Lord Renwick

Lord Renwick was Britain's ambassador to South Africa until 1991. Q. How have you found the transition from politics to business. A. I was an ambassador. But I did work closely for ten years with Margaret Thatcher, so I was regarded as a Thatcherite. And I am an unrepentant Thatcherite, because she provided real leadership. She changed this country and its economy in dramatic ways: we are a much more prosperous and efficient economy than we were before. She was also a major figure in foreign policy; she had a huge impact on the world. I was involved with her in Rhodesia, in the Falklands, in getting our money back from Brussels and the single European act to try to complete the single market, and in South Africa. She made an enormous impact in Russia through her support for Gorbachev. When I left the Foreign Service, many things had been privatised, so I had to privatise myself. I was contacted by Flemings, the bank, and they said they’d like me to join, and I said that’s absolutely fine, but I don’t want just a door opening job, I want a real job. And they said fine, you can be part of a big capital markets team, helping to raise money for mining companies and listed companies in London. So I worked hand in glove with Ian Hannam, who is very well known in the capital markets business. We brought Billiton to London and then merged it with BHP, the world’s largest mining company. We helped build up Xstrata, and so on. It was very interesting, and my experience was relevant because some of it was based in South Africa and I had a lot of friends there. But you’ve just got to do it wholeheartedly, it’s no use looking back on what you were doing, you’ve got to throw yourself into what you’re doing now. FULL INTERVIEW >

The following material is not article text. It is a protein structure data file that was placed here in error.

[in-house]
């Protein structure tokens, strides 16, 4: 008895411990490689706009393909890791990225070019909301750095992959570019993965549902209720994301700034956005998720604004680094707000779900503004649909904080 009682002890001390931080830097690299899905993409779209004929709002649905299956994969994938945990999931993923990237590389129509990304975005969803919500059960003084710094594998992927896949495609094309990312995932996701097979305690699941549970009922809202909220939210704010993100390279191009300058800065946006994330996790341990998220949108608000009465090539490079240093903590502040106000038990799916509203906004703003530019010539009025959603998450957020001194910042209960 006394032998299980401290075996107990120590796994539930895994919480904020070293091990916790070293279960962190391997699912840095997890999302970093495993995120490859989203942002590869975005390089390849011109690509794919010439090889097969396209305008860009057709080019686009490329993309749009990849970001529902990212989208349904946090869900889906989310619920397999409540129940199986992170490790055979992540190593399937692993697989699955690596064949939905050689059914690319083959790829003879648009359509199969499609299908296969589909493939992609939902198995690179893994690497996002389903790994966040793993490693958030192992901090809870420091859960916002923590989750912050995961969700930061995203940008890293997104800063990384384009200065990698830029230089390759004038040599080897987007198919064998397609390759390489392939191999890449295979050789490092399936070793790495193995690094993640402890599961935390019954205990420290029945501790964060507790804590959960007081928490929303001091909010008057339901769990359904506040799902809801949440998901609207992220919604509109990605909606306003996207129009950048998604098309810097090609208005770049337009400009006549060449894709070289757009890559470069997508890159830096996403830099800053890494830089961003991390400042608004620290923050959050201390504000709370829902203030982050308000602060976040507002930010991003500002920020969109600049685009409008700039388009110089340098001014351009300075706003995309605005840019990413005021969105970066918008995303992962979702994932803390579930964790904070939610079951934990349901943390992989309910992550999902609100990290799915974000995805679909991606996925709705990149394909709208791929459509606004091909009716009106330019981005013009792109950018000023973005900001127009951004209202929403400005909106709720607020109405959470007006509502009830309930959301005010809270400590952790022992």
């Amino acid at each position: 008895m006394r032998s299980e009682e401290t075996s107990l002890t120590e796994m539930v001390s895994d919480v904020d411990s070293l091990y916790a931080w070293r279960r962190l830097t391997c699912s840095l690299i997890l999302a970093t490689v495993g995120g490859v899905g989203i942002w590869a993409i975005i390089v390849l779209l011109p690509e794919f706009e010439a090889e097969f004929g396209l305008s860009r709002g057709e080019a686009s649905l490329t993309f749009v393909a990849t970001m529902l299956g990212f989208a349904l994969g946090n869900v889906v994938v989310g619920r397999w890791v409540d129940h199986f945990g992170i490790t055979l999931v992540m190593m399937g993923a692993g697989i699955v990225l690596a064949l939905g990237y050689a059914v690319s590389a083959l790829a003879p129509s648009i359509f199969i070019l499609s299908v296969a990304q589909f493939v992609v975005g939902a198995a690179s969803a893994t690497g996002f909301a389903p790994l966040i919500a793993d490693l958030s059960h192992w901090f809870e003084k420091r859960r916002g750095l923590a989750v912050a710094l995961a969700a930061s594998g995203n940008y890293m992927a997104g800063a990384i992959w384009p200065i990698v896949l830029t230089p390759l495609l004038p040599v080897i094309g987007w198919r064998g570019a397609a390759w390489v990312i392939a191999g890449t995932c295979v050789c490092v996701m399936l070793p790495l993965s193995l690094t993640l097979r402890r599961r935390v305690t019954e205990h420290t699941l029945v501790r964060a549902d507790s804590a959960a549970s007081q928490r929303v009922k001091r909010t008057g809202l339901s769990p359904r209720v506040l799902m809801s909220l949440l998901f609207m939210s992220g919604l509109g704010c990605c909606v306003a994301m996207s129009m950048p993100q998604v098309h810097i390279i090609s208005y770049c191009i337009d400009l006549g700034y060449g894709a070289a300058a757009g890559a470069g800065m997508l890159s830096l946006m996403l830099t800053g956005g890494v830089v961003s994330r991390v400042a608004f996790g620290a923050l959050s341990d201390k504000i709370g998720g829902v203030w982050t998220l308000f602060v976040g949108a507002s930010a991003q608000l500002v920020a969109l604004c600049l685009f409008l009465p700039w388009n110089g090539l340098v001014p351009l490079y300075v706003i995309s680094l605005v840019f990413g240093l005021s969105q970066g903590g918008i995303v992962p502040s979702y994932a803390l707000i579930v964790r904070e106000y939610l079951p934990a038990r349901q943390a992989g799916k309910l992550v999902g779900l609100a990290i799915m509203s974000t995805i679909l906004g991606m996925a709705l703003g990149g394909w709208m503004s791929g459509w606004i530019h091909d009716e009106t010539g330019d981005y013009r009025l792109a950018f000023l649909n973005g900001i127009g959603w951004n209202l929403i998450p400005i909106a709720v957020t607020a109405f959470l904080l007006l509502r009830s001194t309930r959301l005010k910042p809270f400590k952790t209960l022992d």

Mmusi Maimane

Mmusi Maimane is the leader of the opposition party in South Africa. Q. Do you believe Jacob Zuma has abused his office for personal gain? A. Absolutely. The ANC is a patronage party and it is focused on benefitting its own network, its own friends, and the President is the kingpin of that. His key focus is in benefiting himself and his friends. FULL INTERVIEW >

Sir Mick Davis

Mick Davis was CEO of Xstrata, which merged with Glencore in 2013. Q. Is there a commodity that interests you at the moment? A. I will invest in any commodity where I think I will make decent returns. Base metals, like copper and zinc, are better to own than aluminium, simply because of the scarcity of the resources base. Bauxite, the key ingredient for alumina, which in turn is the key ingredient for aluminium, is in plenty of supply. If you’ve got availability of power you can produce aluminium relatively easily, so generally speaking, structural surpluses in aluminium are possible. Iron ore, a bulk commodity with high margins for the low cost producers is, not a commodity I would be keen to be exposed to. The three major producers have an enormous amount of capacity to produce more than they’re producing right now. They tend to produce as much they can to actually take out competitors. So if I had to choose the commodities which I like, I’d be in copper and zinc. Q. What are your thoughts about South Africa? A. It’s a very sad situation. It’s a country overcome by massive amounts of corruption, which is basically eating at the lifeblood of the economy. There’s enormous potential in the country, but I think the risks are very high. FULL INTERVIEW >